Israeli researchers have successfully completed the development phase of a Covid-19 antibody, in a significant step towards developing a viable vaccine for the virus.
The findings at the Israeli Institute for Biological Research (IIBR) were announced in a statement by the Israeli Defence Ministry on Monday.
Israeli Defence Minister Naftali Bennett, who visited IIBR on Monday, said in statement that the step was a “significant breakthrough in finding an antidote for the coronavirus”.
He was briefed that the antibody attacks the virus and neutralises it in the body.
“I am proud of the Biological Institute staff, who have made a major breakthrough,” Mr Bennett said. “Jewish creativity and ingenuity brought about this amazing development.”
Mr Bennett’s statement noted that IIBR was patenting the antibody formula and that an international manufacturer to mass-produce the antibody would be sought.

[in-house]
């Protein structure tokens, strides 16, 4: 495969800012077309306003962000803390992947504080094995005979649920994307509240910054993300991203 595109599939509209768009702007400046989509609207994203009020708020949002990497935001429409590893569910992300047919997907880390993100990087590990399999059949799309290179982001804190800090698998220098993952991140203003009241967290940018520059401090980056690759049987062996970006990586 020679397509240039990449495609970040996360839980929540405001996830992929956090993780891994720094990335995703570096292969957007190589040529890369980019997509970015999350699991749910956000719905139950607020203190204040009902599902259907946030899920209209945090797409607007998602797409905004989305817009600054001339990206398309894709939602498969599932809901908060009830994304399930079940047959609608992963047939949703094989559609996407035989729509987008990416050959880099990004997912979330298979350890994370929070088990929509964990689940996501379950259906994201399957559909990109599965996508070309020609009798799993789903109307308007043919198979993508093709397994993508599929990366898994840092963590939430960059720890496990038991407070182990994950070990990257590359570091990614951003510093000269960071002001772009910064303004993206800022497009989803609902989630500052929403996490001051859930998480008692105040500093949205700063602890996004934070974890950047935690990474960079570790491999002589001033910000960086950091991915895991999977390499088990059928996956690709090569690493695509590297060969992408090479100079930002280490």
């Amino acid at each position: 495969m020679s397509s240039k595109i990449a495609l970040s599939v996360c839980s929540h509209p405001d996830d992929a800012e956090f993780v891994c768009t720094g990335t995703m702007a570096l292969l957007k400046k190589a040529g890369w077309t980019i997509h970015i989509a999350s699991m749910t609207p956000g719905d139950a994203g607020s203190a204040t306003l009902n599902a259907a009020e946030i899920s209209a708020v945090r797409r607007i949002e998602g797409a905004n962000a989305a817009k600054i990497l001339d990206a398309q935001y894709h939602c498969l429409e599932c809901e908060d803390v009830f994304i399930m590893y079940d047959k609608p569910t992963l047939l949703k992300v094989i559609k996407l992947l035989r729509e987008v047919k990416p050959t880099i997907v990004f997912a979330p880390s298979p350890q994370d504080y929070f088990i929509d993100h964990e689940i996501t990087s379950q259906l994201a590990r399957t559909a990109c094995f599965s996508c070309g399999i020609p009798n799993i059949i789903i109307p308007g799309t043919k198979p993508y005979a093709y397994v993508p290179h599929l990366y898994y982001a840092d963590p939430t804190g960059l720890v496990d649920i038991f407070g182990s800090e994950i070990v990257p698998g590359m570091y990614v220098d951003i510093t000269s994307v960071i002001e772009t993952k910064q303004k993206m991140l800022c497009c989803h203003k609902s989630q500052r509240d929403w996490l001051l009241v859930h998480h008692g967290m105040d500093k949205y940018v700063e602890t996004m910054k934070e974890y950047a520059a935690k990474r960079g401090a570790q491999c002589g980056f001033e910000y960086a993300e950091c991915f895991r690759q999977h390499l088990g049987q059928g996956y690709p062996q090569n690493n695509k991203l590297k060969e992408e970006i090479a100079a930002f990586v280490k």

IIBR reported that the antibody is monoclonal, or derived from a single cell recovered from the blood of a patient who has recovered from Covid-19. These sources are seen as particularly promising in vaccine development.
In April, IIBR reported that they had started testing the antibody-based vaccine prototype on rodents.
IIBR, which is based at Ness Ziona in central Israel, has been among the laboratories leading Israel’s fight against coronavirus.
A second Israeli research team at MigVax, an affiliate of MIGAL Galilee Research Institute, is also reportedly close to completing the first phase of development on a vaccine and recently received an injection of $12 million to accelerate research.
Israel’s coronavirus picture had been gradually improving over the past few days.
On Monday, the Israeli Health Ministry reported just 23 new cases of the virus over the previous 24 hours – the lowest daily rise in six weeks, while the number of patients on ventilators has also dropped to 76.
Israel’s death toll from the virus stands at 235.